Factbox: The Galapagos drugs pipeline that has drawn in Gilead
(Reuters) - U.S. antiviral drugmaker Gilead Sciences (GILD.O) will invest $5.1 billion in a major expansion of its partnership with Belgo-Dutch biotech Galapagos NV (GLPG.AS).
The following is an overview of Galapagos’s drugs pipeline.
The drug, designed to treat inflammation and auto-immune diseases, has entered phase 3 trials for rheumatoid arthritis, ulcerative colitis and Crohn’s disease.
Galapagos envisages launching it in Benelux countries in 2020 and in top EU markets in 2021. It plans to seek regulatory approval in the United States and in Europe before the end of this year.
Galapagos has had an alliance in inflammatory and autoimmune treatment with Gilead since 2015.
IDIOPATHIC PULMONARY DISEASE (IPF)
Galapagos has one IPF drug, GLPG1690, that started a phase 3 trial in December 2018. IPF is a disease in which the lungs become scarred and breathing becomes increasingly difficult. Galapagos says there are 75,000 new cases diagnosed every year.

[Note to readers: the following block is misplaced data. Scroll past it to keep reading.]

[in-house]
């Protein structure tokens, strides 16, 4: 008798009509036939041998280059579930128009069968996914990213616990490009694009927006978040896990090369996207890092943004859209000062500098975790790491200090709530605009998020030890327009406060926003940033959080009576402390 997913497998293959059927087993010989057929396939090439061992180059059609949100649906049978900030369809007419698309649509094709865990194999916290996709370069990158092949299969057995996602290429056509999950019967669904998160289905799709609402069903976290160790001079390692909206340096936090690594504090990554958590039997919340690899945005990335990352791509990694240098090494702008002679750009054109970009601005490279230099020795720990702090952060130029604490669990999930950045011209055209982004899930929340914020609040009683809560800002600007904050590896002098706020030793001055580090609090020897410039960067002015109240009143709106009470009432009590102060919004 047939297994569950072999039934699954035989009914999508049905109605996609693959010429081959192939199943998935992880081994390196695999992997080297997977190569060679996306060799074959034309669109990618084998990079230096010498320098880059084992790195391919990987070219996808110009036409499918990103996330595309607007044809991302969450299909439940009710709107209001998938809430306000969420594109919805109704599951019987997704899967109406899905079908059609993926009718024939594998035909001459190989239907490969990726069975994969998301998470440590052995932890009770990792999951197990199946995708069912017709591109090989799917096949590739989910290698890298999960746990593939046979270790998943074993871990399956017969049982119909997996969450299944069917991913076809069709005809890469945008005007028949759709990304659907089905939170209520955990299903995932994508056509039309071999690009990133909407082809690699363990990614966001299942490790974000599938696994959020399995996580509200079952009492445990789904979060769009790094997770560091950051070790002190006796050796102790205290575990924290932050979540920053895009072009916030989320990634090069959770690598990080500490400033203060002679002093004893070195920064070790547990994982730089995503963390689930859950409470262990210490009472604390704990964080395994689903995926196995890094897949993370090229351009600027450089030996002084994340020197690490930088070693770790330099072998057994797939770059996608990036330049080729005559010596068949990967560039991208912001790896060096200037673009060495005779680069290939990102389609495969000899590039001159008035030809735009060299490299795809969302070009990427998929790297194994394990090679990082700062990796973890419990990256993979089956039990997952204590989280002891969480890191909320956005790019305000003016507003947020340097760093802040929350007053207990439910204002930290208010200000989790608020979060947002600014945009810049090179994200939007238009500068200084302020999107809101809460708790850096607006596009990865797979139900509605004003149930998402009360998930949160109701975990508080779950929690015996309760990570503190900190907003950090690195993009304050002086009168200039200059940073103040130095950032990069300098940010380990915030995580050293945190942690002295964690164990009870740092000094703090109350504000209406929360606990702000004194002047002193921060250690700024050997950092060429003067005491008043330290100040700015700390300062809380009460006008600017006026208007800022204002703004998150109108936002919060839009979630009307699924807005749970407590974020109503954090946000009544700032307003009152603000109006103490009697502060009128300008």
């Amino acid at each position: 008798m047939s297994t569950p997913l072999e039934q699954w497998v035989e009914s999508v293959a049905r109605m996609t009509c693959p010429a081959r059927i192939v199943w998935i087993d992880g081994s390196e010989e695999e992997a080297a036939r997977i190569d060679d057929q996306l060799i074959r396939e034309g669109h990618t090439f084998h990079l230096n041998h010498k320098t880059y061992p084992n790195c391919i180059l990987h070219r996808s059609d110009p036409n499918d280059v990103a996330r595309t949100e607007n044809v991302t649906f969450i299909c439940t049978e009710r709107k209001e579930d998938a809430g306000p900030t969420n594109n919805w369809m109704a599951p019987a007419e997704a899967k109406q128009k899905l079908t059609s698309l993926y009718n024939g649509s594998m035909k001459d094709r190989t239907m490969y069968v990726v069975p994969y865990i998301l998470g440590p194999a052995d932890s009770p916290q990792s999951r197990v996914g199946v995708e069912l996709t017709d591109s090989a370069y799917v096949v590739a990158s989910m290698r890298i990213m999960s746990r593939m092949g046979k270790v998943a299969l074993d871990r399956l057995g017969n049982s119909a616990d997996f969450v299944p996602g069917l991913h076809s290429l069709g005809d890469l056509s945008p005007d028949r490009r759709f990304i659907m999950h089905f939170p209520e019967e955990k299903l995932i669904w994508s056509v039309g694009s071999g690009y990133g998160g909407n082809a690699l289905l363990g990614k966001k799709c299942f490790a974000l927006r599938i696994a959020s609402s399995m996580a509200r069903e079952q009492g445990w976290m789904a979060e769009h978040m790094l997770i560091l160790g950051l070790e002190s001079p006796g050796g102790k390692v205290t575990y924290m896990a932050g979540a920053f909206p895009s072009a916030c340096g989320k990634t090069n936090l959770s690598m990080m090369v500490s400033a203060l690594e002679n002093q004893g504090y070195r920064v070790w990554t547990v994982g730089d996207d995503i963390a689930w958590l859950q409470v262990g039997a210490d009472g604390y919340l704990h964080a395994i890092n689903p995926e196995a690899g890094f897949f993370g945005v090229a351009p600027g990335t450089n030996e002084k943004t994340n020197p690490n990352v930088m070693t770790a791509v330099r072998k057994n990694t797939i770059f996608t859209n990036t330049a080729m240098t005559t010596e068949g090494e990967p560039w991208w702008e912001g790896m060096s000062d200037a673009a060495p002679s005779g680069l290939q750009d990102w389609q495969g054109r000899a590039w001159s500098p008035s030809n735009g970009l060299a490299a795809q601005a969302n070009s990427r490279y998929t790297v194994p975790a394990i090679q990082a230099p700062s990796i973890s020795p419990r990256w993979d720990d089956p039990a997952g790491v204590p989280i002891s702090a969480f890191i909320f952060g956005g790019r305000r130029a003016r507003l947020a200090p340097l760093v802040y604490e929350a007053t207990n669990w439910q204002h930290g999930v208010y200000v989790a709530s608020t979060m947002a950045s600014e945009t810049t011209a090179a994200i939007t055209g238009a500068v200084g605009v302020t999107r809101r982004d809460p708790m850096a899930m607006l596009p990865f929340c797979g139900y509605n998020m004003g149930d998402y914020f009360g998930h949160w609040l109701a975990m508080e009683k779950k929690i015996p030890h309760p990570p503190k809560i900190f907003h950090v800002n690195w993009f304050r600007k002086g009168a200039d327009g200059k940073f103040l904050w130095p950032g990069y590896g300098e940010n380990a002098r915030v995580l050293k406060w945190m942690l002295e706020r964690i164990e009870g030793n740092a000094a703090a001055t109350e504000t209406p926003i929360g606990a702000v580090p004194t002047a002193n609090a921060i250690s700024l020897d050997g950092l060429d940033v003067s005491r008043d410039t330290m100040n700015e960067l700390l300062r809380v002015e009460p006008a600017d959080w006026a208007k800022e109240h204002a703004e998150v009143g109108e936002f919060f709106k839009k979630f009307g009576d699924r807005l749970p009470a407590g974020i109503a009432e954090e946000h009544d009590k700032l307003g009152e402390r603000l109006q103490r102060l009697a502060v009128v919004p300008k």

The company envisages selling the drug in the United States and other top global markets from 2022. Under Monday’s deal, Gilead gains rights to GLPG1690.
Galapagos also launched a phase 2 trial for another agent, GLPG1205, for treating the same disorder in October 2018.
Galapagos has worked in alliance since 2010 with French pharmaceutical company Servier on agent GLPG1972, which is in a phase 2 trial.
Servier has ex-U.S. rights for the molecule. Under Monday’s deal, Gilead gains rights to GLPG1972 for osteoarthritis in the United States.
Galapagos has worked in alliance with MorphoSys (MORG.DE) on MOR106, which has entered a phase 2 trial for treatment of atopic dermatitis, a condition that results in red and itchy skin.
In July 2018, Galapagos and MorphoSys announced a global collaboration with Novartis (NOVN.S) to develop MOR106 further in atopic dermatitis and potentially other conditions.